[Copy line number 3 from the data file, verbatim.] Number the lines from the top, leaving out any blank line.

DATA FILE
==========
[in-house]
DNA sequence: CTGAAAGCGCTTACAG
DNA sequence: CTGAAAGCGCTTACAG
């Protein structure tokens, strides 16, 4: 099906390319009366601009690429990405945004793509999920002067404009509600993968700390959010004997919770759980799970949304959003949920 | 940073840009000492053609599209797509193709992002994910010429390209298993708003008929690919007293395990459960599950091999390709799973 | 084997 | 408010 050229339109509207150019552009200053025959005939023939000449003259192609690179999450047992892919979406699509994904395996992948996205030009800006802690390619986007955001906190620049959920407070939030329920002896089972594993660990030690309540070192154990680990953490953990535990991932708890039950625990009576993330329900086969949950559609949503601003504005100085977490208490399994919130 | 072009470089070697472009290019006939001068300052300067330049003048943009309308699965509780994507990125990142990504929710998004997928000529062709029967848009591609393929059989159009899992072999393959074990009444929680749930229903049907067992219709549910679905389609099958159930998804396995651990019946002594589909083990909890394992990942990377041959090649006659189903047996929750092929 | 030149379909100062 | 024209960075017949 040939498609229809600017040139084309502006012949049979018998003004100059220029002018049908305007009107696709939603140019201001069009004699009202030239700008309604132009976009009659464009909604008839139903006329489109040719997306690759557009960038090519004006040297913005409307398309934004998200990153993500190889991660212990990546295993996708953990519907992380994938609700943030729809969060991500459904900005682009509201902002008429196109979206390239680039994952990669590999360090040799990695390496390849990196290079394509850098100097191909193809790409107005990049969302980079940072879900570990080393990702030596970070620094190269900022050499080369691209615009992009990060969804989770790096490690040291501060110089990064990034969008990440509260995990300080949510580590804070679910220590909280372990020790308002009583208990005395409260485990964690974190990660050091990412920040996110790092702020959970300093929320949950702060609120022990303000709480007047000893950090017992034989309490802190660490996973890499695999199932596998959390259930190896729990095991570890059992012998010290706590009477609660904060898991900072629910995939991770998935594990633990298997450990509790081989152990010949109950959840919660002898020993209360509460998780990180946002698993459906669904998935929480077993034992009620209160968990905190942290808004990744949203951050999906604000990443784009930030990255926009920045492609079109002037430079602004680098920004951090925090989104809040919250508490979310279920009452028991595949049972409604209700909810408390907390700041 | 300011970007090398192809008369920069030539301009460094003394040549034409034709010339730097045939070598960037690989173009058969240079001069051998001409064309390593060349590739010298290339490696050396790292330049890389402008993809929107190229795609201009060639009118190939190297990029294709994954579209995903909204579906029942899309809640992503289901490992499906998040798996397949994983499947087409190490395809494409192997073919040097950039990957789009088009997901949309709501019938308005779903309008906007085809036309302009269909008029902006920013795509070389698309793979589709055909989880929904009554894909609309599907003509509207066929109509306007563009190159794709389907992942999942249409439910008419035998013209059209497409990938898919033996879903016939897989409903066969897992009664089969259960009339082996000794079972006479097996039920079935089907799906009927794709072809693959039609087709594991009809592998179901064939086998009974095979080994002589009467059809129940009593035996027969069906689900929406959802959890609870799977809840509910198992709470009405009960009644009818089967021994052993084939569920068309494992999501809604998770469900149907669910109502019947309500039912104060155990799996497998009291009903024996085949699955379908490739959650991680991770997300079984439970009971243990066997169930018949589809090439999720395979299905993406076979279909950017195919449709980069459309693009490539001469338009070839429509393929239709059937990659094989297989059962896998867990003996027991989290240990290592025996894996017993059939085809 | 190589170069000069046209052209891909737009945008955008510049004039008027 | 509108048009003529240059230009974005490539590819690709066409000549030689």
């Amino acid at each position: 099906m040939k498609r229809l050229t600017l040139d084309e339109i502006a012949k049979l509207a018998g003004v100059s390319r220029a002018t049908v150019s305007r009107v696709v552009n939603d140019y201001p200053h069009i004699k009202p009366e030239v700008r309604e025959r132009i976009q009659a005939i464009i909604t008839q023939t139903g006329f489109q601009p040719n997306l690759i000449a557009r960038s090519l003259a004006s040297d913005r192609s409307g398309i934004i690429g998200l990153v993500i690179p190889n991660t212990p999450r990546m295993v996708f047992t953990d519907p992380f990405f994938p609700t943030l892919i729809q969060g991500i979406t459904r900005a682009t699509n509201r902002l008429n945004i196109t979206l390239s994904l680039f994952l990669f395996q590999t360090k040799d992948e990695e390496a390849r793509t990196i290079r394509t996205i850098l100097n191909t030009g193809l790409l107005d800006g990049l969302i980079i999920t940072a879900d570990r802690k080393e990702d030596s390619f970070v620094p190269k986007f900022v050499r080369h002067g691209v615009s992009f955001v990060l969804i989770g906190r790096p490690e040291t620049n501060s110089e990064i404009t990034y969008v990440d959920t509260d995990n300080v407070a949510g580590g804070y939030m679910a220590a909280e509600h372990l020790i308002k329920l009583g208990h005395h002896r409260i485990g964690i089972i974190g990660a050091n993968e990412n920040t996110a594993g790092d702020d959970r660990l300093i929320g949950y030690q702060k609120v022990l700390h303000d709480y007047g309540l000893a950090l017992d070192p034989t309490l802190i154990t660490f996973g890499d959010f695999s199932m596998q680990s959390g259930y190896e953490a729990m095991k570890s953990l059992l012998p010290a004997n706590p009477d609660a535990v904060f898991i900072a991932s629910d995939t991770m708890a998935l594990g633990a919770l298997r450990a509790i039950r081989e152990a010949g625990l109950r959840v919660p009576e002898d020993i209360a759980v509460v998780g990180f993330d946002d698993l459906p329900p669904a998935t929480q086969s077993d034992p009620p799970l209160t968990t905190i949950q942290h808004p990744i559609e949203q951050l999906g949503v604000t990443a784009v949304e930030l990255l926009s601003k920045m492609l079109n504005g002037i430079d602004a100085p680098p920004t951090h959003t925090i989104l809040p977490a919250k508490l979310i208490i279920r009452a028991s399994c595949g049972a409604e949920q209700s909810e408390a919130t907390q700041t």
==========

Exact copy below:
DNA sequence: CTGAAAGCGCTTACAG